I disagree with Jonathan and agree with Robert that Section 6409 will likely trump state and local ordinances to the extent that they prevent modifications to “grandfathered” sites, sites that were never zoned or that pre-date current wireless tower ordinances. I also agree with Robert that Section 6409 should apply to collocation on all structures. Unfortunately, there is no record of Congress’ intent with regard to the interpretation of the phrase “existing tower”, but given its plain meaning and Congress’ explicit intent to usurp the authority of state and local governments to deny collocation and site modification requests, the term arguably applies to any structure that can support wireless antennas. In that regard, Section 6409 may also trump zoning conditions imposed on towers that limit antenna collocation and placement. One thing that Section 6409 did not do was waive any existing requirements imposed by the National Historic Preservation Act (“NHPA”) or the National Environmental Policy Act of 1969 (“NEPA”). As a result, to the extent that a proposed collocation or antenna modification implicates NHPA or NEPA, compliance is still required. Interestingly, Congress did not carve out or exclude from Section 6409 environmental or historical reviews that may be required under state or local law, only federal law.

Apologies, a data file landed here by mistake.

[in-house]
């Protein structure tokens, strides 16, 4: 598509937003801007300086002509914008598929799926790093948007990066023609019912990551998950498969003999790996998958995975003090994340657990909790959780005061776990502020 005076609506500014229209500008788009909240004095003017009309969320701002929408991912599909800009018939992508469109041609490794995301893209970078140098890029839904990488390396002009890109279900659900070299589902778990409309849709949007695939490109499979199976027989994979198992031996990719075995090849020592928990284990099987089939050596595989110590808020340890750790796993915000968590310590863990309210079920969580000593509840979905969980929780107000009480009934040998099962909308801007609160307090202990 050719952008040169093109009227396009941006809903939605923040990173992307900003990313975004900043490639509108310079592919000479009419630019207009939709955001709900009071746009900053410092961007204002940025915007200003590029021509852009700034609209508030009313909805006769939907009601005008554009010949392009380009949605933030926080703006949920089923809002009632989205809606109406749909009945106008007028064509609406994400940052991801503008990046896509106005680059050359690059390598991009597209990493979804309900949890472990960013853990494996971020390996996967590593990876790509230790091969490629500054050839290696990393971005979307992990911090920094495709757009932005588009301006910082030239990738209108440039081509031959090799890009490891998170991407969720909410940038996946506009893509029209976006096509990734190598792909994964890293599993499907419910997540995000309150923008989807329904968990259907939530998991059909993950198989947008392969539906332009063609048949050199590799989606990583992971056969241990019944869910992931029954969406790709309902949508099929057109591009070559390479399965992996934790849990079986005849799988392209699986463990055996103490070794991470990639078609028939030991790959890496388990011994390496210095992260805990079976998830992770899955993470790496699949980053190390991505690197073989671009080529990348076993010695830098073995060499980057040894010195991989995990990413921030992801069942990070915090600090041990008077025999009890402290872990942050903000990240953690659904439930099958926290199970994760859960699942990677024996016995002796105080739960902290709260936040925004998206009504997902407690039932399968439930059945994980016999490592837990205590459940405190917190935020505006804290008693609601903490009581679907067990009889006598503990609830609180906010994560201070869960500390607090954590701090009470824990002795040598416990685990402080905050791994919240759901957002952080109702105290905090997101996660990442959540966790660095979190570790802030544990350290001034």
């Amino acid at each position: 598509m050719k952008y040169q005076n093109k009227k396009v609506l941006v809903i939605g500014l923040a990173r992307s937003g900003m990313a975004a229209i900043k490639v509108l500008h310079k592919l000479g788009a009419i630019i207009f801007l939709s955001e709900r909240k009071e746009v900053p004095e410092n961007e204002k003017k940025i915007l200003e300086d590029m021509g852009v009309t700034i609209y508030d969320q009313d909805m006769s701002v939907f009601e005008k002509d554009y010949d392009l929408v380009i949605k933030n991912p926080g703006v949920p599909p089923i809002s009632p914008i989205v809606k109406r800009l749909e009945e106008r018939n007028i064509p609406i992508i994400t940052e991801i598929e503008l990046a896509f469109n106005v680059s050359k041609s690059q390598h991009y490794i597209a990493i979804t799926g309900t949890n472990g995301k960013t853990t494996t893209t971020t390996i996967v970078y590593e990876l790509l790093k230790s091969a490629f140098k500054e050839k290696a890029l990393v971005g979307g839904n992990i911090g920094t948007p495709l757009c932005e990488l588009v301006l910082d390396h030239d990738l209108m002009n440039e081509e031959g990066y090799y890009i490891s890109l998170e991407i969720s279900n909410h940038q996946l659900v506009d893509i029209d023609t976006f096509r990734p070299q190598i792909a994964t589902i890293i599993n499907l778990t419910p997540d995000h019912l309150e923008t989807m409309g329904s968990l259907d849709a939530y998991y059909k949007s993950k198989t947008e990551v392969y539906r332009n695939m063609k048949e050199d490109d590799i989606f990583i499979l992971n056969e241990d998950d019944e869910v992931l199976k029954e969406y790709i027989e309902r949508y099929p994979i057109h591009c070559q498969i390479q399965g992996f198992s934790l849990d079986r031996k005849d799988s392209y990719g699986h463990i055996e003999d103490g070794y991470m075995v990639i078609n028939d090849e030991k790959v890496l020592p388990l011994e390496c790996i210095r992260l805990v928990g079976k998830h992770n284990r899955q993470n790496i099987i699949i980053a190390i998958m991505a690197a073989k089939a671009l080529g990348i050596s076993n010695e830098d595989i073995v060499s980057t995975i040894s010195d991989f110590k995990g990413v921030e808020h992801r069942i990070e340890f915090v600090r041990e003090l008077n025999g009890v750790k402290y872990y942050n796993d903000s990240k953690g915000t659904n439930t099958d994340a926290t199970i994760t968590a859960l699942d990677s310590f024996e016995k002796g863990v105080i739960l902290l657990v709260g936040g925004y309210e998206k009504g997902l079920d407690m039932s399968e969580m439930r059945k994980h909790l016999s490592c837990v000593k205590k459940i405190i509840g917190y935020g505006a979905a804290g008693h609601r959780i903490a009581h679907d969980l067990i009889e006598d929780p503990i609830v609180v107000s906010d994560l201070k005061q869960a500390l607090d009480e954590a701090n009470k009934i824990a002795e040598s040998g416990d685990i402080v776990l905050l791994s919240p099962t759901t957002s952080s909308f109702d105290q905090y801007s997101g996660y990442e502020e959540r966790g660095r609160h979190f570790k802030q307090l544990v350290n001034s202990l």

Lisa makes other interesting and informative points from the industry’s view. To read her entire blog post click here. Look around her blog while you’re there.
March 3, 2011: 2 hour live teleconference
1 pm ET (12 pm CT, 11 am MT, 10 am PT)
The wireless industry has built more than 250,000 cell sites in the United States in the past 20 years. But many more cell sites are needed as iPhones, iPads and the like strain existing network capacity with data, email, computer and video applications, as well as to fill gaps in coverage. New cell sites and significant modifications to existing cell sites will also be needed due to the FCC’s new advanced wireless services and goal of using wireless to increase broadband speeds and coverage.
This audio conference will help level the playing field by providing private and municipal property owners with the expertise of two faculty members highly experienced in cell tower and cell site leases – property owners usually are negotiating such leases for the first time, while the cell companies have teams who work exclusively on such leases.